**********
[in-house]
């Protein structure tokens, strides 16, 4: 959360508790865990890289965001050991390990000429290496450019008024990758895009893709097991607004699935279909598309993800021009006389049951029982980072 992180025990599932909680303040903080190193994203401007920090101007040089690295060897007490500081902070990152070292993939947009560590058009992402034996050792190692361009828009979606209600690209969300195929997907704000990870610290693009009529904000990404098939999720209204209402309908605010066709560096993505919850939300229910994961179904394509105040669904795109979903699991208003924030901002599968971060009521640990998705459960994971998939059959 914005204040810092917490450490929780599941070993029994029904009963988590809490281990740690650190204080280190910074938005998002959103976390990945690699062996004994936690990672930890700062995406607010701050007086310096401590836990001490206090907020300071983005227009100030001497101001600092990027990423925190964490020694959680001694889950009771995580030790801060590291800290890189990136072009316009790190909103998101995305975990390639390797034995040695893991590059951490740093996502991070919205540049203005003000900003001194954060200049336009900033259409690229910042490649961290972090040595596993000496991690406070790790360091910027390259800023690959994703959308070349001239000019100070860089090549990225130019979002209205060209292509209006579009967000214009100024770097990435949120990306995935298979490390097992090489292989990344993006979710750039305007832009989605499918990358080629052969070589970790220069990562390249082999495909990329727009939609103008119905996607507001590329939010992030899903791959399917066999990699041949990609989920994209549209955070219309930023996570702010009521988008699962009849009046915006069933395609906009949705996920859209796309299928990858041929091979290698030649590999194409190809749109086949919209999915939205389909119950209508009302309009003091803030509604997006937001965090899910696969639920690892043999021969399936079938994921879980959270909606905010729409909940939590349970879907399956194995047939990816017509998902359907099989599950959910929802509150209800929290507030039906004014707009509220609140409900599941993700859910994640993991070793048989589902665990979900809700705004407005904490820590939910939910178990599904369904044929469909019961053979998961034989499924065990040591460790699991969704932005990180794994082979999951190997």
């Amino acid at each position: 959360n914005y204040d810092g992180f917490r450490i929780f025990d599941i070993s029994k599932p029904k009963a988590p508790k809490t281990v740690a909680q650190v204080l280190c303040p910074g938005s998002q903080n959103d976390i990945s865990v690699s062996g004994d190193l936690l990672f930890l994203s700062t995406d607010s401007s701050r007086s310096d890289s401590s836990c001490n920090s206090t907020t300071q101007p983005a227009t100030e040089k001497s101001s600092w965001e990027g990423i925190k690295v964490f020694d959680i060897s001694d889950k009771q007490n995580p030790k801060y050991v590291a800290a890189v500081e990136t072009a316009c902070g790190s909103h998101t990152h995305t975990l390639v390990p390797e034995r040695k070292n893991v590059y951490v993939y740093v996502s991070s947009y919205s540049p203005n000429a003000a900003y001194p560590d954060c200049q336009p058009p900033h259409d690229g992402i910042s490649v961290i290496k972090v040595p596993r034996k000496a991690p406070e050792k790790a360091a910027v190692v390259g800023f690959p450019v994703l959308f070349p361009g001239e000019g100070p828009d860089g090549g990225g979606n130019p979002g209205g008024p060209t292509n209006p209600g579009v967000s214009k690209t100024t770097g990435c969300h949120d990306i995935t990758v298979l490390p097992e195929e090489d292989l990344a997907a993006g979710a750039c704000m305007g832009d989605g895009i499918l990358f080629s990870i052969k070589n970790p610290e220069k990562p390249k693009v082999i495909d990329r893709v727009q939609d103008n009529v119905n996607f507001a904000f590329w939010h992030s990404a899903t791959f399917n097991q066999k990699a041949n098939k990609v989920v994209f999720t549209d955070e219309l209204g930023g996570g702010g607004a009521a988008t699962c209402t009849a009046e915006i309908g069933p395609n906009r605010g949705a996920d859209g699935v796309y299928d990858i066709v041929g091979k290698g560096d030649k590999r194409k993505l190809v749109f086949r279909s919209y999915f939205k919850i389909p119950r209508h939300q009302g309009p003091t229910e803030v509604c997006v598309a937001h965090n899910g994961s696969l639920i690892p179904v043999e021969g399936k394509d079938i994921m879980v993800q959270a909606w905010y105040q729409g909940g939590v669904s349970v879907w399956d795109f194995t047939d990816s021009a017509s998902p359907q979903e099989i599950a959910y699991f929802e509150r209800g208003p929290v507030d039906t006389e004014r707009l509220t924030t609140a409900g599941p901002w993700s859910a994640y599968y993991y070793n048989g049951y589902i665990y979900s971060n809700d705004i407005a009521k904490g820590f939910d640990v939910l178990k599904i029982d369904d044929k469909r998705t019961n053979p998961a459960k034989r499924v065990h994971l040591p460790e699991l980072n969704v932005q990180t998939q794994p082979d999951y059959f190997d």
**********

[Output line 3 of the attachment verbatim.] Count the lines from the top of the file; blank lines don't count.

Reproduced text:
């Amino acid at each position: 959360n914005y204040d810092g992180f917490r450490i929780f025990d599941i070993s029994k599932p029904k009963a988590p508790k809490t281990v740690a909680q650190v204080l280190c303040p910074g938005s998002q903080n959103d976390i990945s865990v690699s062996g004994d190193l936690l990672f930890l994203s700062t995406d607010s401007s701050r007086s310096d890289s401590s836990c001490n920090s206090t907020t300071q101007p983005a227009t100030e040089k001497s101001s600092w965001e990027g990423i925190k690295v964490f020694d959680i060897s001694d889950k009771q007490n995580p030790k801060y050991v590291a800290a890189v500081e990136t072009a316009c902070g790190s909103h998101t990152h995305t975990l390639v390990p390797e034995r040695k070292n893991v590059y951490v993939y740093v996502s991070s947009y919205s540049p203005n000429a003000a900003y001194p560590d954060c200049q336009p058009p900033h259409d690229g992402i910042s490649v961290i290496k972090v040595p596993r034996k000496a991690p406070e050792k790790a360091a910027v190692v390259g800023f690959p450019v994703l959308f070349p361009g001239e000019g100070p828009d860089g090549g990225g979606n130019p979002g209205g008024p060209t292509n209006p209600g579009v967000s214009k690209t100024t770097g990435c969300h949120d990306i995935t990758v298979l490390p097992e195929e090489d292989l990344a997907a993006g979710a750039c704000m305007g832009d989605g895009i499918l990358f080629s990870i052969k070589n970790p610290e220069k990562p390249k693009v082999i495909d990329r893709v727009q939609d103008n009529v119905n996607f507001a904000f590329w939010h992030s990404a899903t791959f399917n097991q066999k990699a041949n098939k990609v989920v994209f999720t549209d955070e219309l209204g930023g996570g702010g607004a009521a988008t699962c209402t009849a009046e915006i309908g069933p395609n906009r605010g949705a996920d859209g699935v796309y299928d990858i066709v041929g091979k290698g560096d030649k590999r194409k993505l190809v749109f086949r279909s919209y999915f939205k919850i389909p119950r209508h939300q009302g309009p003091t229910e803030v509604c997006v598309a937001h965090n899910g994961s696969l639920i690892p179904v043999e021969g399936k394509d079938i994921m879980v993800q959270a909606w905010y105040q729409g909940g939590v669904s349970v879907w399956d795109f194995t047939d990816s021009a017509s998902p359907q979903e099989i599950a959910y699991f929802e509150r209800g208003p929290v507030d039906t006389e004014r707009l509220t924030t609140a409900g599941p901002w993700s859910a994640y599968y993991y070793n048989g049951y589902i665990y979900s971060n809700d705004i407005a009521k904490g820590f939910d640990v939910l178990k599904i029982d369904d044929k469909r998705t019961n053979p998961a459960k034989r499924v065990h994971l040591p460790e699991l980072n969704v932005q990180t998939q794994p082979d999951y059959f190997d």